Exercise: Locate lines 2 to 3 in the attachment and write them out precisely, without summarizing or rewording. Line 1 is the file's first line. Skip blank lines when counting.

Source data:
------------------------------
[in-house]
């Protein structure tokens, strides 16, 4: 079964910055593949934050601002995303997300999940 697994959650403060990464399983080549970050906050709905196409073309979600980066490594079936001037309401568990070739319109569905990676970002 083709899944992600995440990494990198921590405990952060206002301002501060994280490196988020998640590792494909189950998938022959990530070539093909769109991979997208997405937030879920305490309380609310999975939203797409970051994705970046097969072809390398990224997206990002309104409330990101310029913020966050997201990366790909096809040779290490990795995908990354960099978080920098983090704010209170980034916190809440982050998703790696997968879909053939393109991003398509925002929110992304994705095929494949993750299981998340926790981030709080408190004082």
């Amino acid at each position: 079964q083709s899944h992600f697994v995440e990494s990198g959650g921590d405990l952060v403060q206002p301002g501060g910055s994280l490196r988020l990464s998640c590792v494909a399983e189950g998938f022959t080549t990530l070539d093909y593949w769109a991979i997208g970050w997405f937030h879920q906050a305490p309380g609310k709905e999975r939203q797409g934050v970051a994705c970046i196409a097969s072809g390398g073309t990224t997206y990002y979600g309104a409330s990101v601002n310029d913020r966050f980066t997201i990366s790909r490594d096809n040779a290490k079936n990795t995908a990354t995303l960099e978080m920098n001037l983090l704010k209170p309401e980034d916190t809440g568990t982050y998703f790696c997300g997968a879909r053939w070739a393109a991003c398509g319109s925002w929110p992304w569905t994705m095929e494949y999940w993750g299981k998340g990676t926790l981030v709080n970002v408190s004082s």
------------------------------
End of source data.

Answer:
């Protein structure tokens, strides 16, 4: 079964910055593949934050601002995303997300999940 697994959650403060990464399983080549970050906050709905196409073309979600980066490594079936001037309401568990070739319109569905990676970002 083709899944992600995440990494990198921590405990952060206002301002501060994280490196988020998640590792494909189950998938022959990530070539093909769109991979997208997405937030879920305490309380609310999975939203797409970051994705970046097969072809390398990224997206990002309104409330990101310029913020966050997201990366790909096809040779290490990795995908990354960099978080920098983090704010209170980034916190809440982050998703790696997968879909053939393109991003398509925002929110992304994705095929494949993750299981998340926790981030709080408190004082």
């Amino acid at each position: 079964q083709s899944h992600f697994v995440e990494s990198g959650g921590d405990l952060v403060q206002p301002g501060g910055s994280l490196r988020l990464s998640c590792v494909a399983e189950g998938f022959t080549t990530l070539d093909y593949w769109a991979i997208g970050w997405f937030h879920q906050a305490p309380g609310k709905e999975r939203q797409g934050v970051a994705c970046i196409a097969s072809g390398g073309t990224t997206y990002y979600g309104a409330s990101v601002n310029d913020r966050f980066t997201i990366s790909r490594d096809n040779a290490k079936n990795t995908a990354t995303l960099e978080m920098n001037l983090l704010k209170p309401e980034d916190t809440g568990t982050y998703f790696c997300g997968a879909r053939w070739a393109a991003c398509g319109s925002w929110p992304w569905t994705m095929e494949y999940w993750g299981k998340g990676t926790l981030v709080n970002v408190s004082s």